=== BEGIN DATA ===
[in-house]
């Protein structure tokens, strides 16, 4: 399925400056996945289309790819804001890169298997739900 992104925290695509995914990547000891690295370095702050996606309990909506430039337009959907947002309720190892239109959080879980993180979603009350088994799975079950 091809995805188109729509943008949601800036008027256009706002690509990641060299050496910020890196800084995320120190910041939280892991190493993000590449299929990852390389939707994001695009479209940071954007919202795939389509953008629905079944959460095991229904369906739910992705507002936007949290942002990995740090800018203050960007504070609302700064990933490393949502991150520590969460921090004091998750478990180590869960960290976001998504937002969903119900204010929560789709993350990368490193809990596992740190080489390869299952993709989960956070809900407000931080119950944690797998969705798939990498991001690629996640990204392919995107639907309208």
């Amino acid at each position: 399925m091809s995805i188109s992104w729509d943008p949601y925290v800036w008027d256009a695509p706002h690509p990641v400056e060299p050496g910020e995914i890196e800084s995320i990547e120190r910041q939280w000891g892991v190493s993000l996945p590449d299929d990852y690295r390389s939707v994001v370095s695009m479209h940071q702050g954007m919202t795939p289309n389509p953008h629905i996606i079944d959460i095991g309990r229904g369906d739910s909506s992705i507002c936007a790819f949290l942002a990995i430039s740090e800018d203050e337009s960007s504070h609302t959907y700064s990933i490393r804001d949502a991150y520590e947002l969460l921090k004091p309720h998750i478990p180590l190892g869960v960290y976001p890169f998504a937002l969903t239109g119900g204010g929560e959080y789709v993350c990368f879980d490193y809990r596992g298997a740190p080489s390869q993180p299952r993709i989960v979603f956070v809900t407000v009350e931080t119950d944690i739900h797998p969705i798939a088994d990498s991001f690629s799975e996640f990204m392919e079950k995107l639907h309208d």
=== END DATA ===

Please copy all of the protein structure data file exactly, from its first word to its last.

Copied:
[in-house]
């Protein structure tokens, strides 16, 4: 399925400056996945289309790819804001890169298997739900 992104925290695509995914990547000891690295370095702050996606309990909506430039337009959907947002309720190892239109959080879980993180979603009350088994799975079950 091809995805188109729509943008949601800036008027256009706002690509990641060299050496910020890196800084995320120190910041939280892991190493993000590449299929990852390389939707994001695009479209940071954007919202795939389509953008629905079944959460095991229904369906739910992705507002936007949290942002990995740090800018203050960007504070609302700064990933490393949502991150520590969460921090004091998750478990180590869960960290976001998504937002969903119900204010929560789709993350990368490193809990596992740190080489390869299952993709989960956070809900407000931080119950944690797998969705798939990498991001690629996640990204392919995107639907309208």
């Amino acid at each position: 399925m091809s995805i188109s992104w729509d943008p949601y925290v800036w008027d256009a695509p706002h690509p990641v400056e060299p050496g910020e995914i890196e800084s995320i990547e120190r910041q939280w000891g892991v190493s993000l996945p590449d299929d990852y690295r390389s939707v994001v370095s695009m479209h940071q702050g954007m919202t795939p289309n389509p953008h629905i996606i079944d959460i095991g309990r229904g369906d739910s909506s992705i507002c936007a790819f949290l942002a990995i430039s740090e800018d203050e337009s960007s504070h609302t959907y700064s990933i490393r804001d949502a991150y520590e947002l969460l921090k004091p309720h998750i478990p180590l190892g869960v960290y976001p890169f998504a937002l969903t239109g119900g204010g929560e959080y789709v993350c990368f879980d490193y809990r596992g298997a740190p080489s390869q993180p299952r993709i989960v979603f956070v809900t407000v009350e931080t119950d944690i739900h797998p969705i798939a088994d990498s991001f690629s799975e996640f990204m392919e079950k995107l639907h309208d």